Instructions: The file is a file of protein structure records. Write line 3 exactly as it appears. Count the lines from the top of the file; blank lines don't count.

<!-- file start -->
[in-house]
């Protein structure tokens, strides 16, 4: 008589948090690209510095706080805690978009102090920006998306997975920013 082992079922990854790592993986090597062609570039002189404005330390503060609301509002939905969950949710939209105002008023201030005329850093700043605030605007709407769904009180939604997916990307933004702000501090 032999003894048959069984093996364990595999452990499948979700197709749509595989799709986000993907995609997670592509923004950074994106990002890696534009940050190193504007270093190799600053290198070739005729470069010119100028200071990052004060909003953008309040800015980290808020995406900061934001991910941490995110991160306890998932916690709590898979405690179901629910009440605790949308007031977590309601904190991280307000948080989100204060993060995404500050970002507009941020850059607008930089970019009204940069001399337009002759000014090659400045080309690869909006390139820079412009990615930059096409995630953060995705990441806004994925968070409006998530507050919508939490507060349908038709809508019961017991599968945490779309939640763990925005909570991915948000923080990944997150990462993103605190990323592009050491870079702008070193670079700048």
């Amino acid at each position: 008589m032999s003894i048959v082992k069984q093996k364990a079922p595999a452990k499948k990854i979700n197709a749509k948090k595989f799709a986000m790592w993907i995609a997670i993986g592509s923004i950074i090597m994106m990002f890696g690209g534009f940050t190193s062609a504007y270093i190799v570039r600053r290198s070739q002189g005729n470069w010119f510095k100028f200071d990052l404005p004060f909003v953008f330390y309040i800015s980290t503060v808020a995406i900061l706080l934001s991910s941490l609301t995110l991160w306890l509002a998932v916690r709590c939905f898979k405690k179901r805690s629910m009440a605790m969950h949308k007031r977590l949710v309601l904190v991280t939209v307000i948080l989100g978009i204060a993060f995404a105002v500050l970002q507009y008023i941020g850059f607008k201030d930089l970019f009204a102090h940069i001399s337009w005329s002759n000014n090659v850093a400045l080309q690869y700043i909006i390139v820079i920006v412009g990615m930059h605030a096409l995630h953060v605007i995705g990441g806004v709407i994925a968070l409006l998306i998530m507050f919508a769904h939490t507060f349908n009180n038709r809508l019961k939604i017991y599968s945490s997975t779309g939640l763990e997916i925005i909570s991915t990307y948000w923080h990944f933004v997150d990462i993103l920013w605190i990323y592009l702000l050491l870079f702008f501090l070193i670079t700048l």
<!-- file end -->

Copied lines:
């Amino acid at each position: 008589m032999s003894i048959v082992k069984q093996k364990a079922p595999a452990k499948k990854i979700n197709a749509k948090k595989f799709a986000m790592w993907i995609a997670i993986g592509s923004i950074i090597m994106m990002f890696g690209g534009f940050t190193s062609a504007y270093i190799v570039r600053r290198s070739q002189g005729n470069w010119f510095k100028f200071d990052l404005p004060f909003v953008f330390y309040i800015s980290t503060v808020a995406i900061l706080l934001s991910s941490l609301t995110l991160w306890l509002a998932v916690r709590c939905f898979k405690k179901r805690s629910m009440a605790m969950h949308k007031r977590l949710v309601l904190v991280t939209v307000i948080l989100g978009i204060a993060f995404a105002v500050l970002q507009y008023i941020g850059f607008k201030d930089l970019f009204a102090h940069i001399s337009w005329s002759n000014n090659v850093a400045l080309q690869y700043i909006i390139v820079i920006v412009g990615m930059h605030a096409l995630h953060v605007i995705g990441g806004v709407i994925a968070l409006l998306i998530m507050f919508a769904h939490t507060f349908n009180n038709r809508l019961k939604i017991y599968s945490s997975t779309g939640l763990e997916i925005i909570s991915t990307y948000w923080h990944f933004v997150d990462i993103l920013w605190i990323y592009l702000l050491l870079f702008f501090l070193i670079t700048l």